Like many people, Jon Regen has spent much of 2016 watching and reading the news. With accounts of violence, terrorist attacks and an increasingly divisive political climate filling his mind, the New York City-based musician sat down at his piano and began putting turning his observations about the state of the world into song.
“This was me sitting in my apartment in the sweltering New York heat,” he says. “I had CNN and MSNBC on and it just seemed like a week where the world was caving in. Unarmed black men were getting killed. Then, in response, police officers were getting killed. I really wondered, ‘Are we at the apex of Armageddon?’”
Regen scribbled, “We’re all the same/things have to change,” on a piece of paper, then began filling the piece out with more ideas. “The song wrote itself in a matter of day,” he recalls. He wanted to enlist the talents of his friend, saxophonist and producer Terrace Martin (Kendrick Lamar). Martin heard the song but was unable to commit to a recording session as he was preparing for a tour with Herbie Hancock. Regen decided to record the song at his house instead. The finished version very quickly fell into place.
“It wasn’t a political statement,” he says. “It was just me saying, ‘The world is descending into chaos. Can we maybe pause that for a minute?’”
Regen recalls that just after he’d written “All The Same” he saw an unusual Facebook post from his friend Kim Bullard, of Elton John’s band. Bullard happened to be in Nice, France, during the July 15 terror attacks there.
“He wrote something like, ‘My TV’s working great. My air conditioner’s working great and I had to step over dead bodies to get back to my hotel,'" Regen says. "That was really the impetus for me to put the song online.”
Regen shot a video using his iPhone and sent it out into the world via his social media accounts and website. It began getting attention immediately, including a spot on French newspaper Nice-Matin’s front page.
“All The Same” wasn’t just a departure in how Regen works. It was, for him, the birth of an entirely different type of song than he’d written before. “I’ve never been a topical songwriter,” he says. “I’ve always been amazed by guys like Randy Newman who can channel their rage and their heartbreak over current events into moving pieces of art. But I do think we’re descending into a new place in life where maybe we need people, artists and otherwise, to not shy away from taking a stand against craziness. Things I was taught as a kid about treating people with respect and kindness? I think we could use more of it in the world.”
The reaction to “All The Same” has demonstrated to Regen that his artistic risk-taking was worthwhile. “It showed me that maybe I have more a potent voice than I was aware of,” he says. “This has made me less scared to go into places I haven’t been before.”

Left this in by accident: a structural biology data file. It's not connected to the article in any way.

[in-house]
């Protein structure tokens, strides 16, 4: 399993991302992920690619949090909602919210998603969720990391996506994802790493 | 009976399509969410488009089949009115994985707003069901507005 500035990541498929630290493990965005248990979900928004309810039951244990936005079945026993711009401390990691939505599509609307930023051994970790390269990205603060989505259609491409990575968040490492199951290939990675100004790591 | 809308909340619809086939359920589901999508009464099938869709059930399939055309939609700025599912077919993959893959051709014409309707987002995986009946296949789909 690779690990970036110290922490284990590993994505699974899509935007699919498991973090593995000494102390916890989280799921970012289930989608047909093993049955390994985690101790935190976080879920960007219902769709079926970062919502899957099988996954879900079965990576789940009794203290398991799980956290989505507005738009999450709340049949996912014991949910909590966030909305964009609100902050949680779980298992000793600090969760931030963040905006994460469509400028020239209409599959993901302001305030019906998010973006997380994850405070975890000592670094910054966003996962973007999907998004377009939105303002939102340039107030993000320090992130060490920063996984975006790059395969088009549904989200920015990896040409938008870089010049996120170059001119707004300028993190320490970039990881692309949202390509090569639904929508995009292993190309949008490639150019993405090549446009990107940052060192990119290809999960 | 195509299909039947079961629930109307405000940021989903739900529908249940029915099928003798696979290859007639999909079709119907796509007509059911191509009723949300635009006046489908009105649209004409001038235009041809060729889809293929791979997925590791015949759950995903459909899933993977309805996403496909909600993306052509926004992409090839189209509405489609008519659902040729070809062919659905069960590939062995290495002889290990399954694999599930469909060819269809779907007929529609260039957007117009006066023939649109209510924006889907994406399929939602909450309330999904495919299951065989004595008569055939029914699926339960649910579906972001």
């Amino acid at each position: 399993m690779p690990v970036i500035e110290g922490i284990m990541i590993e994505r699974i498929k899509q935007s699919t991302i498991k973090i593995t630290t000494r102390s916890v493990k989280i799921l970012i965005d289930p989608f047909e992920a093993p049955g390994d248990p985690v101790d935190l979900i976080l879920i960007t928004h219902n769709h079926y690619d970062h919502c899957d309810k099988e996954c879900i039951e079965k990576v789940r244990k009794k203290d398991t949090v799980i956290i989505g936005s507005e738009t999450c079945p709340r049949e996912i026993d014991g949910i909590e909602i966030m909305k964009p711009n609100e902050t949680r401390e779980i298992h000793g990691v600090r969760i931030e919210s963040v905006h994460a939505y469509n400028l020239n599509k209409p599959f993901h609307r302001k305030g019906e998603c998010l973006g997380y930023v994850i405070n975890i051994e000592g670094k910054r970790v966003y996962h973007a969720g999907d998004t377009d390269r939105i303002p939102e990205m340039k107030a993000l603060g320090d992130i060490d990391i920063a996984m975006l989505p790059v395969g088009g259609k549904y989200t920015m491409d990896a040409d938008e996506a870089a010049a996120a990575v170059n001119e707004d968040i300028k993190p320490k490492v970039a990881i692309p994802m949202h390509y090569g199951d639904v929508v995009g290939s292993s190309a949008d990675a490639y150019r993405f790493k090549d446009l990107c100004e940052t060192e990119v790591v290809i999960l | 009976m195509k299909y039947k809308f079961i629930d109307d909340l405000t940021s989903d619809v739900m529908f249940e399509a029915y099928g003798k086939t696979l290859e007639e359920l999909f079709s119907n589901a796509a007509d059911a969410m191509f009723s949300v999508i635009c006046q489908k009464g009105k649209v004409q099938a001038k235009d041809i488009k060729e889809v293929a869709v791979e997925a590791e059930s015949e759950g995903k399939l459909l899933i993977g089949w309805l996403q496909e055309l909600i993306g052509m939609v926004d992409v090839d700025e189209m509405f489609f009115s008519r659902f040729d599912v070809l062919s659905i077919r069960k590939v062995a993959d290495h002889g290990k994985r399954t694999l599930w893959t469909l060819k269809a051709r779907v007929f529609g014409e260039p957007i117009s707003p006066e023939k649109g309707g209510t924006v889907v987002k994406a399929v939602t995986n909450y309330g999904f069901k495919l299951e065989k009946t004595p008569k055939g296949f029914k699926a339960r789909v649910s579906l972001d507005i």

This isn’t the first time that Regen has taken risks. Although he began his career as a straight ahead jazz player, he began writing material in the singer-songwriter style as heard on albums, such as 2015’s Stop Time, more than a decade ago. Having studied with jazz piano legend Kenny Barron, he toured with Kyle Eastwood and Jimmy Scott. “Writing songs was a love of mine from the time I was a kid,” Regen says. “I never found a way to do that until I decided I was going to merge the freedom and the possibility of the jazz that I’d been playing with trying to write songs with words and singing.”
Early efforts such as Let It Go and Revolution, he says, were “bittersweet.”
“I had a lot of breakups early on and I think a lot of my songs reflected that," he says. "I got a note from a music journalist about Let It Go that read, ‘What happened to you?’”
By the time he began writing Stop Time his life had improved. He’d gotten married and discovered a new optimism that he wanted to reflect in his songs. “I thought, ‘What if I wrote about the guy who’s happy?’”
Producer Mitchell Froom (Los Lobos, Richard Thompson) encouraged him to best himself as a writer. “I’d show him a song and he’d say, ‘That’s great. Write another one.’ He was such a cheerleader and all that positive energy just found its way into the songs.”
Regen will spend the remaining months of 2016 splitting his time between shows in the U.S. and Europe. In addition to being a recording artist and songwriter, he’s a prolific music journalist whose work consistently appears in the magazine Keyboard. “I never had any designs on being a music journalist,” he says. But, having been asked to consider contributing, he decided to begin pitching idea’s to the magazine’s editor. Today, he serves as an editor-at-large for the publication.
“I’m endlessly fascinated by peoples’ creative output,” he says. “I’m also amazed at this idea of the non-accidental success story. When you constantly see somebody succeeding, it’s obviously not by mistake. What are the secrets of some of these people? I met Mitchell Froom because I did a story on the organ solo from [Crowded House’s] ‘Don’t Dream It’s Over.’ That’s one of the first times in my life I ever heard a Hammond organ. It’s been an incredibly restorative symbiosis of being a writer and a musician at the same time.”
It is also, he says, a way for him to connect with other people and learn their stories. And, maybe, in some way, help create some understanding. That very same hope that brought “All The Same” into the world.
“I think John Lennon was right when he wrote ‘Imagine,’" Regen says, "and I think if more of us imagined a world in a better place, maybe we could get there.”